Harper Grey: The Low-Budget Blunder


The Savvy Shopper - Harper Grey

My husband and I went to see The Bourne Legacy last weekend. It was pretty good, especially if you like really, really long motorcycle chase scenes (and why does the main character in the Bourne movies always have to run along rooftops while being chased? Seriously). But whatever gripes I have about the chase scenes in The Bourne Legacy, the pre-movie local commercials were much, much worse. I shudder to think how many children in third-world countries could be fed with the amount of money these businesses were wasting while making themselves appear amateurish and cheap.

The pre-movie commercials are a nice way for local businesses to get exposure without having to pay for more expensive television network air time. You have a captive audience (once people have gotten their popcorn and sodas and settled into their seats, they’re not going anywhere). So spending some marketing dollars on a commercial might be a good idea. But you can make some big mistakes when it comes to this kind of advertising.

“My kids are so cute, let’s put them in a commercial”

A local furniture store featured a commercial in which the children of the two owners romped about, jumping on the new mattresses and rolling around on the couches. Yes, the kiddies were kind of cute and they had on cute matching outfits with little matching bows in their perfectly-curled hair. But what does that have to do with furniture? And is the guy still selling the mattresses that have been jumped on? Because if so, I want a serious discount.

“I’m so fun and crazy”

Then there’s the guy with the computer store. He’s SO FUN AND CRAZY! He likes to wear stupid gorilla costumes or pretend that he’s a samurai or just scream into the camera. This would work for me if the guy owned a business selling . . . well, never mind. I can’t think of a single thing I’d buy based on a FUN AND CRAZY business owner who is willing to make a complete fool of himself on camera and actually pay for an ad agency and air time.

“My brother-in-law has a camera, so he can shoot this”

OK, so maybe you don’t have a very big budget for your commercial. And you can save a lot of cash by hiring a family member to just get out his camera and start shooting. But this is an epic mistake. The car dealership that tried this technique had some major issues. For one thing, the shots were so jumpy you could barely focus on the cars before the shot changed to something else. For another thing, people see enough professional commercials that bad camera work is immediately obvious even to the most absent-minded viewer.

“Who needs to pay a makeup artist?”

Yes, even the guys need makeup on the set. No, you shouldn’t be able to tell that the guys are wearing makeup. You know how there’s a whole career out there for professional makeup artists in Hollywood? There’s a reason for that. The people with the for-profit higher education school should probably lay out the cash for a makeup artist next time they shoot a commercial. No one wants to attend a school where the male professor is wearing way too much mascara and the receptionist has orange skin.

How bad commercials hurt your business

Of the local commercials I saw last weekend, probably 50% were horrible. They were obviously produced on very low budgets and it showed (you really do get what you pay for). As a consumer, my response to cheesy commercials is that I don’t want to do business with a company that is so unprofessional that they are willing to make fools of themselves in front of their customers. If you don’t have the money to spend on a talented ad agency, because you’re a really small company with a really small budget, I won’t hold that against you. Just don’t make a commercial at all. Instead, reach me another way.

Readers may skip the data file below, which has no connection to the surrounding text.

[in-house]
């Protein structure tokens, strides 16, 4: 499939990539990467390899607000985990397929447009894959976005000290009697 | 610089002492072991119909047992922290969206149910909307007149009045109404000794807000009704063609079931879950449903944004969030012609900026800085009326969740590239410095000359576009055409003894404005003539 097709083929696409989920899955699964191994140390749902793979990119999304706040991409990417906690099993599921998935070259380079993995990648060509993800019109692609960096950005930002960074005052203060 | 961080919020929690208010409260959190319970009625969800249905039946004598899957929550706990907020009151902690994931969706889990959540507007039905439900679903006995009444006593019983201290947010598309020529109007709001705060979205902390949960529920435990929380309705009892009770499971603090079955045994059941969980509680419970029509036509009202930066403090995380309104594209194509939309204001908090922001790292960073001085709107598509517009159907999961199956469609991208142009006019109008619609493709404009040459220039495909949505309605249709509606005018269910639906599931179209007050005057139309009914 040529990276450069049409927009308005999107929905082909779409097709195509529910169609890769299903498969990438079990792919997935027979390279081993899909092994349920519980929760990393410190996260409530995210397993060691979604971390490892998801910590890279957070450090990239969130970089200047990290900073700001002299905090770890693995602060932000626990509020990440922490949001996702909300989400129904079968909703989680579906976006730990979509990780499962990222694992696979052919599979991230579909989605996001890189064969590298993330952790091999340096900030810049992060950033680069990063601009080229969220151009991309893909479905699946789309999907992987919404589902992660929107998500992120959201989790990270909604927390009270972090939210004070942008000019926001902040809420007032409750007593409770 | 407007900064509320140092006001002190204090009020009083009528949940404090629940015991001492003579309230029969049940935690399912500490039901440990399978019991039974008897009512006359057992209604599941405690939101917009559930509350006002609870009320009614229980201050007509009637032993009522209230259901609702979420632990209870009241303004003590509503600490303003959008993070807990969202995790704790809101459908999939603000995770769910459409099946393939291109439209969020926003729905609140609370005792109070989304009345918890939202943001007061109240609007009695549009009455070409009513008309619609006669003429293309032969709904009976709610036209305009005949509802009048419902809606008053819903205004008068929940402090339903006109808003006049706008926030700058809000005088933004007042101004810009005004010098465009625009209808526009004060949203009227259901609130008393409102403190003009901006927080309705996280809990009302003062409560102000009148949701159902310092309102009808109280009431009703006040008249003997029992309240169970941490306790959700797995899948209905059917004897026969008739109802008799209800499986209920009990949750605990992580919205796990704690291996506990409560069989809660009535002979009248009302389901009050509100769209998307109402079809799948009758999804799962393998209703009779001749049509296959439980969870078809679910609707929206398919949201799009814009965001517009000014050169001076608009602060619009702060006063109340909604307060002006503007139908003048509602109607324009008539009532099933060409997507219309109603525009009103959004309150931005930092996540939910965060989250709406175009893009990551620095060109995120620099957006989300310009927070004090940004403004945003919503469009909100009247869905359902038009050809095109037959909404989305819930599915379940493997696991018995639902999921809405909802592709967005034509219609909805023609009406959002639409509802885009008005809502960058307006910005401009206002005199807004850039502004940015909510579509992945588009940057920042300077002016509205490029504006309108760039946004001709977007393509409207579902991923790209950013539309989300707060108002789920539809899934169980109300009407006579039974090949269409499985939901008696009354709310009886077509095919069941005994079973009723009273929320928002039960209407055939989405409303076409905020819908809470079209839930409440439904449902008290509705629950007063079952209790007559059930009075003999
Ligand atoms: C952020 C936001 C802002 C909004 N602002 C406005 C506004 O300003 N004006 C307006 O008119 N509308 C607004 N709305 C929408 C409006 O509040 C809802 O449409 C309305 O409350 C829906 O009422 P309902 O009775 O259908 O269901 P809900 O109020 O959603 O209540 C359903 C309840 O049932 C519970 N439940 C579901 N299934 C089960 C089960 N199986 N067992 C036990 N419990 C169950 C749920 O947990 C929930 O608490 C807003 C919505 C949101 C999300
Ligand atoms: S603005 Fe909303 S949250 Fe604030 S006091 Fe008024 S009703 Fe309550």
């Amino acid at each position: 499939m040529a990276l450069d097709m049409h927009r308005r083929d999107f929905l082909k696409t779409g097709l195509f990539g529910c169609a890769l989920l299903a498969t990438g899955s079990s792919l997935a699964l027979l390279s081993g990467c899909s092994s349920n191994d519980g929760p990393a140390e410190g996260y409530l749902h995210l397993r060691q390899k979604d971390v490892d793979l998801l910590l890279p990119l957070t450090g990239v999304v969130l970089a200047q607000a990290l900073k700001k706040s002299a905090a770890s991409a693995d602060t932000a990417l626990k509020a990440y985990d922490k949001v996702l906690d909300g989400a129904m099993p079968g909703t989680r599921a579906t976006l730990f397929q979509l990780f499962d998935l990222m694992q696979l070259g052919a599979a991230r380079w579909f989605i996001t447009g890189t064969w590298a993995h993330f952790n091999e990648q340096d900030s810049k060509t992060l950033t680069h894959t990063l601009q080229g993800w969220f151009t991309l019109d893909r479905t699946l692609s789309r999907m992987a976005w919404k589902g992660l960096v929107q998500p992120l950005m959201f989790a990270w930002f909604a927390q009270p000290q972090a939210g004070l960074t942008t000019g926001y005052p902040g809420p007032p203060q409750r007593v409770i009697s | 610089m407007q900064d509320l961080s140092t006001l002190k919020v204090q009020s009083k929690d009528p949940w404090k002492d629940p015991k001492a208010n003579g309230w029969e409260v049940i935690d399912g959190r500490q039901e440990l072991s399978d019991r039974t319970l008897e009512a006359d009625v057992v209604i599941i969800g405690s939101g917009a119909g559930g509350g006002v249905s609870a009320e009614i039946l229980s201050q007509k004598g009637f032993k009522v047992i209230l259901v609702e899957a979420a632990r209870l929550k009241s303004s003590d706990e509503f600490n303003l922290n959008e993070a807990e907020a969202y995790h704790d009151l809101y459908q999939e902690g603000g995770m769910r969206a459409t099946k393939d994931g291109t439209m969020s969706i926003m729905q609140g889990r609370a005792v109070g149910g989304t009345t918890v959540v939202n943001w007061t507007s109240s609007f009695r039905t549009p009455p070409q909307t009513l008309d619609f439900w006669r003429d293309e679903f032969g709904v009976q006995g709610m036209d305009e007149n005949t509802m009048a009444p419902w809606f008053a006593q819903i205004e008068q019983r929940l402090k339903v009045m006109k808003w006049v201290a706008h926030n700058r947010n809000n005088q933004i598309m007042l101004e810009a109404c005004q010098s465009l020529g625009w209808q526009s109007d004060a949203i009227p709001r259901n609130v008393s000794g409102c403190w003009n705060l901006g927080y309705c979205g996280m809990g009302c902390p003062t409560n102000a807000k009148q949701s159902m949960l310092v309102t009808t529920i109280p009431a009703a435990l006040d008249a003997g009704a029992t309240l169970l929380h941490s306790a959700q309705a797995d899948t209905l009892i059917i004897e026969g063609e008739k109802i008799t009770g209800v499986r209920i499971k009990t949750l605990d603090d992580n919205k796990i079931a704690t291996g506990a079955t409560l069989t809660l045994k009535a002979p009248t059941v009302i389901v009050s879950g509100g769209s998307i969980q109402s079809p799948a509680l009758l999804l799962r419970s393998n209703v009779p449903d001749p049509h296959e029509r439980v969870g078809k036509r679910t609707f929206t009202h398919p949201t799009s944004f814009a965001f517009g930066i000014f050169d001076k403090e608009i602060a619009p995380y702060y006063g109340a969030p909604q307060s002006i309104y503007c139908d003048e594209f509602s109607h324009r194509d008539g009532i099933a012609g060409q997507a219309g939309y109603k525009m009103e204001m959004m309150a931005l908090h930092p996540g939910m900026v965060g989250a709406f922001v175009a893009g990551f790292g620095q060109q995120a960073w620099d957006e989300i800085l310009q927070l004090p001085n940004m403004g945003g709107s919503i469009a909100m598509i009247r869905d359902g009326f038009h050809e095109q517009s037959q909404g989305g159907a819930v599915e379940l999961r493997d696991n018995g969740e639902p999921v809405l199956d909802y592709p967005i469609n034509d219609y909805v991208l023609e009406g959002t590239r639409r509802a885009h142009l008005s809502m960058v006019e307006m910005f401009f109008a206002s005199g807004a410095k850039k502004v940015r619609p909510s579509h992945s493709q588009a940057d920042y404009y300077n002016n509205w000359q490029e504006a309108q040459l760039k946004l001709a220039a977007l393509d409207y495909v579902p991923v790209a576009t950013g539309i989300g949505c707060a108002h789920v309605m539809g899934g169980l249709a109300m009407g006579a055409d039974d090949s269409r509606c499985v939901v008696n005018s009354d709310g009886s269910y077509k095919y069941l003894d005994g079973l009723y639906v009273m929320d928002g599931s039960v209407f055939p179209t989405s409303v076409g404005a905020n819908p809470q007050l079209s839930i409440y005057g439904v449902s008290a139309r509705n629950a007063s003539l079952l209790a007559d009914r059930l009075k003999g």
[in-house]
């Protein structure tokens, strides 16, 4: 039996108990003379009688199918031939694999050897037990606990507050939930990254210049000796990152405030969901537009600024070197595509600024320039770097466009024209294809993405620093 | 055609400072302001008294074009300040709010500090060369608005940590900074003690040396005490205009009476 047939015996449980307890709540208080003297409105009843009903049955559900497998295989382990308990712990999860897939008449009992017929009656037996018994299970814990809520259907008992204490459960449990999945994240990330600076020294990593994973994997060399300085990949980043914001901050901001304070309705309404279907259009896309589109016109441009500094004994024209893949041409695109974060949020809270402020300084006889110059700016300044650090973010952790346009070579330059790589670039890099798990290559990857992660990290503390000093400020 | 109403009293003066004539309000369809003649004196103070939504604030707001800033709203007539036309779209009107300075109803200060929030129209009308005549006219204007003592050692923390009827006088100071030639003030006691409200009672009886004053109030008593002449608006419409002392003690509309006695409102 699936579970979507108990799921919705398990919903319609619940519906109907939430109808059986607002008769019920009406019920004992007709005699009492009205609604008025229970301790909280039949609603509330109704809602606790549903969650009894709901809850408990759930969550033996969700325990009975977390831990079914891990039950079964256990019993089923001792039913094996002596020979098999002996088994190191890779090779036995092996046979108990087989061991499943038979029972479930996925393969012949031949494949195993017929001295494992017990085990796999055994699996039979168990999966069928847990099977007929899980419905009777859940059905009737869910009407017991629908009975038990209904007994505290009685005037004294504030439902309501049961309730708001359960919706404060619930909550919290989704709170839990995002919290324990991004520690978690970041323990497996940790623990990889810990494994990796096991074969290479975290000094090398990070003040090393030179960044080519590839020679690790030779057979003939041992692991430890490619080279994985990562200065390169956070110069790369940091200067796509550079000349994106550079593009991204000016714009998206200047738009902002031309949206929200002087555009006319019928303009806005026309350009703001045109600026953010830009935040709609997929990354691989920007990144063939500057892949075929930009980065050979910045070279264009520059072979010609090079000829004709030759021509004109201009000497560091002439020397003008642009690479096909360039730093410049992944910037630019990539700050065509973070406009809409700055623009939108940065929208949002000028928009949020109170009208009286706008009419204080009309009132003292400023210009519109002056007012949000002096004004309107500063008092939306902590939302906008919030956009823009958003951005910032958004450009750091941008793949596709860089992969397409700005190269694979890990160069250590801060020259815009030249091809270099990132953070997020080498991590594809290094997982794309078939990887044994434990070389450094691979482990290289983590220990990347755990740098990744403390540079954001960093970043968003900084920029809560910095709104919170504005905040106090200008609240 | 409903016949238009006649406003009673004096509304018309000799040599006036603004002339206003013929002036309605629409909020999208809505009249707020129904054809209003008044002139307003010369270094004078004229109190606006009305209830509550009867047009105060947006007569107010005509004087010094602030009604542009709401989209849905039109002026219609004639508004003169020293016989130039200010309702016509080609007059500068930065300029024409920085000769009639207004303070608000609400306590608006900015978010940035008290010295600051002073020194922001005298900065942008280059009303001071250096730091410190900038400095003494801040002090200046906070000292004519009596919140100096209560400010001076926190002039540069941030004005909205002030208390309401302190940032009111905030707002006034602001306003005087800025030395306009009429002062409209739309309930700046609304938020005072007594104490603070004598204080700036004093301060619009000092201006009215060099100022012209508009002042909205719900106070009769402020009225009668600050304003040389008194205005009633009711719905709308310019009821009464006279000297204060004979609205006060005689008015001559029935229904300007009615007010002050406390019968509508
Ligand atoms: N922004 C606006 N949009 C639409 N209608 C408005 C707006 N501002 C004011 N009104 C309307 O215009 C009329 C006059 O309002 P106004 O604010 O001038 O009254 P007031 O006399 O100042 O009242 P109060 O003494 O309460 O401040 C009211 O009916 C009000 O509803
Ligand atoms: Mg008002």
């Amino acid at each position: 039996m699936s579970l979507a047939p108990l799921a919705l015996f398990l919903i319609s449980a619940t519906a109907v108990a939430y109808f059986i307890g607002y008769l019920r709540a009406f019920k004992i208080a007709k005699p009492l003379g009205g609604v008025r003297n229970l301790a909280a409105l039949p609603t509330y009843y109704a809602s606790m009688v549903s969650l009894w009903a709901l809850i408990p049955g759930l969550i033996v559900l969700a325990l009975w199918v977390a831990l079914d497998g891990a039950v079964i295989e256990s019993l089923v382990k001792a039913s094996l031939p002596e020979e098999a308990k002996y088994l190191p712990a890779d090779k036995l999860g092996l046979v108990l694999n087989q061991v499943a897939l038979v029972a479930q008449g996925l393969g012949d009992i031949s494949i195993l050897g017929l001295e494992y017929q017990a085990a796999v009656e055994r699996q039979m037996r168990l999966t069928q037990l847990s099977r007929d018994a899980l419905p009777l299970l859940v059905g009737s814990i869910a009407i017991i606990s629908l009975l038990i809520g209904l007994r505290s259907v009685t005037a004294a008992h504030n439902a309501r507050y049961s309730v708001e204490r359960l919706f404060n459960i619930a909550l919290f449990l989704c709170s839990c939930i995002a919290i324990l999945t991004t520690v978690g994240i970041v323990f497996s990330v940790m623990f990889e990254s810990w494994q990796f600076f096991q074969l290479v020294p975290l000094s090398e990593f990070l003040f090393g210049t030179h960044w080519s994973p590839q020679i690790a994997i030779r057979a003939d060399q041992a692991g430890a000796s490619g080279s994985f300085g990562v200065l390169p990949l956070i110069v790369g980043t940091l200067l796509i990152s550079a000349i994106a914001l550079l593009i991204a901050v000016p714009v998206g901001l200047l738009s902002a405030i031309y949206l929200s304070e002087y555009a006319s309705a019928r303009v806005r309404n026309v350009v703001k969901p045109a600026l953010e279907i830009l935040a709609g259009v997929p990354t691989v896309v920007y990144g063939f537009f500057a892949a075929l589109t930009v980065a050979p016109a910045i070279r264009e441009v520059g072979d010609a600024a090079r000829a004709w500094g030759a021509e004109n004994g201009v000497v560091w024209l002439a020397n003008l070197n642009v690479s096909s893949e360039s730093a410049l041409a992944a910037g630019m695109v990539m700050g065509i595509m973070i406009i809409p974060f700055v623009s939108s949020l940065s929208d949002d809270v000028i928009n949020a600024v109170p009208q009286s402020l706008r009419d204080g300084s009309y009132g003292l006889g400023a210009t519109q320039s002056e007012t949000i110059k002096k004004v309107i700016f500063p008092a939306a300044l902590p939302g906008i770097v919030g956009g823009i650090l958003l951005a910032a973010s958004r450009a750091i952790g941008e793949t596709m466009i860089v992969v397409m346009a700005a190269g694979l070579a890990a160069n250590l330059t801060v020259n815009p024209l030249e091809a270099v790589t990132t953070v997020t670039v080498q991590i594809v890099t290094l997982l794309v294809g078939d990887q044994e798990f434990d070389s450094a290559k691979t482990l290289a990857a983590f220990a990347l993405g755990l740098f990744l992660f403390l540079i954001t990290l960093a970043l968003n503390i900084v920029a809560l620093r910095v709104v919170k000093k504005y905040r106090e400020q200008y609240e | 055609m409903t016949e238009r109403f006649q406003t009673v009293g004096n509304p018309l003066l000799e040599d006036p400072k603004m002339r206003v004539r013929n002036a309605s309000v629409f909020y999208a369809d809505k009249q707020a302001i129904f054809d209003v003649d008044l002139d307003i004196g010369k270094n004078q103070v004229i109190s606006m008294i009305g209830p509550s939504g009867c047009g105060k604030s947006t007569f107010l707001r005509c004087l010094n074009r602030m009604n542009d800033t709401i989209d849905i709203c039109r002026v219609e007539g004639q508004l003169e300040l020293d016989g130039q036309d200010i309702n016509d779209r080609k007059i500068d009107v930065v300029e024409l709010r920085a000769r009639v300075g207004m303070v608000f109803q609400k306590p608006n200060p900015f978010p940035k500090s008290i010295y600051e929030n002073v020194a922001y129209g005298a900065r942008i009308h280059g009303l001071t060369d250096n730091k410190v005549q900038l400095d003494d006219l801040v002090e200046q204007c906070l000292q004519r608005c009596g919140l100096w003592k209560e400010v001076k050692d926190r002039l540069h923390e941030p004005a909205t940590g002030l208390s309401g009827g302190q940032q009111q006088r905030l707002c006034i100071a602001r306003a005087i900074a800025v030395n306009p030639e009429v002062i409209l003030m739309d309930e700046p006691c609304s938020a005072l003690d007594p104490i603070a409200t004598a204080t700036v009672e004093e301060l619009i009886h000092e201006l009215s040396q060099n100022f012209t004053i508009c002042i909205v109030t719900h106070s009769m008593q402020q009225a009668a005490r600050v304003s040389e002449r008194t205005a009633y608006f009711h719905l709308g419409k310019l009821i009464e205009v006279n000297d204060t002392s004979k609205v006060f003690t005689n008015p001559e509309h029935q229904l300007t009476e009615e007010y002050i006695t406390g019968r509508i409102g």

Low-Budget Alternatives

Small businesses might not have the budget for a professional commercial. That’s perfectly understandable. But instead of wasting the money you do have on a crappy commercial that actually turns people away from your business, try some different marketing techniques.

  • Relationship-building marketing, such as hosting customer appreciation parties, will net you much more business than a cheesy commercial.
  • Get involved in your community by hosting food drives or donating to the local Little League team in order to get a banner put up at the baseball diamond.
  • Spend some money upgrading your signage; this technique improves your first impression. Add extra signage to advertise sales or special events.
  • Do some free marketing by getting involved in social media. Create a Facebook page for your business. Use Twitter to keep people abreast of the latest happenings in your store.

Nelson James

Nelson James is the chief operating officer of Signs.com and is responsible for the day-to-day operations of the company. Prior to joining the Signs.com team, Nelson was the president and co-founder of SEO.com. For over 6 years he helped to grow the company from 2 to over 85 employees. Nelson managed many large accounts during his tenure at SEO.com, including Dell.com. In early 2011, Nelson was recruited to Lendio Inc., where he was VP of marketing and was responsible for the creation and management of a marketing team as well as the strategy, tactics and programs to create interest and demand for Lendio’s products and services. Prior to his work experience, Nelson graduated Cum Laude from Brigham Young University in marketing and advertising from the communications department. Nelson lives in Lehi, Utah with his wife and three children. He currently holds leadership positions in scouting and volunteers in his church and community.